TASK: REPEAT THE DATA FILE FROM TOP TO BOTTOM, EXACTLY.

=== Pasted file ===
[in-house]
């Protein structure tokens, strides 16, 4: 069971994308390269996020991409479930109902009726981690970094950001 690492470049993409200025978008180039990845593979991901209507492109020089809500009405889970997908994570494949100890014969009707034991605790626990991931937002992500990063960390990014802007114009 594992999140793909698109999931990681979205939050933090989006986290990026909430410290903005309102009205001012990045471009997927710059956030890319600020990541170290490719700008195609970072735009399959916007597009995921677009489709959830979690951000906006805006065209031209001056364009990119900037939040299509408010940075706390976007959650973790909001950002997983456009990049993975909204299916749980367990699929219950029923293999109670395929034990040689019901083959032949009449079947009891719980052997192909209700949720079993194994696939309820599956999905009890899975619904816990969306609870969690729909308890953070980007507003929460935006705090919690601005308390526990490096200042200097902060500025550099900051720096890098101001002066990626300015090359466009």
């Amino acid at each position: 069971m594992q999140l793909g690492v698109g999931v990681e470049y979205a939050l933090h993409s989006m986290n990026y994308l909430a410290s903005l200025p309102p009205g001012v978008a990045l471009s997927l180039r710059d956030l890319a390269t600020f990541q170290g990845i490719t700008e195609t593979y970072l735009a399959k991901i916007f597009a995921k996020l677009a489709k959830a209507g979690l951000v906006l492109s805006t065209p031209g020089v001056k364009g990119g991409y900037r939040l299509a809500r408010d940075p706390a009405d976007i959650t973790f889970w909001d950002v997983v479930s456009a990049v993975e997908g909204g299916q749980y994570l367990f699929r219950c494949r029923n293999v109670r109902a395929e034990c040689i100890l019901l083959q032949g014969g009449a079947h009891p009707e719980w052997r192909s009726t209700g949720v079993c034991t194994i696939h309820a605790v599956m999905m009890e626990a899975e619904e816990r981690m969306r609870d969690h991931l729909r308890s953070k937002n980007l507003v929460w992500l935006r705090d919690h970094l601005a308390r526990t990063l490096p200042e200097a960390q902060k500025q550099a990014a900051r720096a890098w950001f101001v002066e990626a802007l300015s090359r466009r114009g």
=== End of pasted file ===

[in-house]
């Protein structure tokens, strides 16, 4: 069971994308390269996020991409479930109902009726981690970094950001 690492470049993409200025978008180039990845593979991901209507492109020089809500009405889970997908994570494949100890014969009707034991605790626990991931937002992500990063960390990014802007114009 594992999140793909698109999931990681979205939050933090989006986290990026909430410290903005309102009205001012990045471009997927710059956030890319600020990541170290490719700008195609970072735009399959916007597009995921677009489709959830979690951000906006805006065209031209001056364009990119900037939040299509408010940075706390976007959650973790909001950002997983456009990049993975909204299916749980367990699929219950029923293999109670395929034990040689019901083959032949009449079947009891719980052997192909209700949720079993194994696939309820599956999905009890899975619904816990969306609870969690729909308890953070980007507003929460935006705090919690601005308390526990490096200042200097902060500025550099900051720096890098101001002066990626300015090359466009």
């Amino acid at each position: 069971m594992q999140l793909g690492v698109g999931v990681e470049y979205a939050l933090h993409s989006m986290n990026y994308l909430a410290s903005l200025p309102p009205g001012v978008a990045l471009s997927l180039r710059d956030l890319a390269t600020f990541q170290g990845i490719t700008e195609t593979y970072l735009a399959k991901i916007f597009a995921k996020l677009a489709k959830a209507g979690l951000v906006l492109s805006t065209p031209g020089v001056k364009g990119g991409y900037r939040l299509a809500r408010d940075p706390a009405d976007i959650t973790f889970w909001d950002v997983v479930s456009a990049v993975e997908g909204g299916q749980y994570l367990f699929r219950c494949r029923n293999v109670r109902a395929e034990c040689i100890l019901l083959q032949g014969g009449a079947h009891p009707e719980w052997r192909s009726t209700g949720v079993c034991t194994i696939h309820a605790v599956m999905m009890e626990a899975e619904e816990r981690m969306r609870d969690h991931l729909r308890s953070k937002n980007l507003v929460w992500l935006r705090d919690h970094l601005a308390r526990t990063l490096p200042e200097a960390q902060k500025q550099a990014a900051r720096a890098w950001f101001v002066e990626a802007l300015s090359r466009r114009g």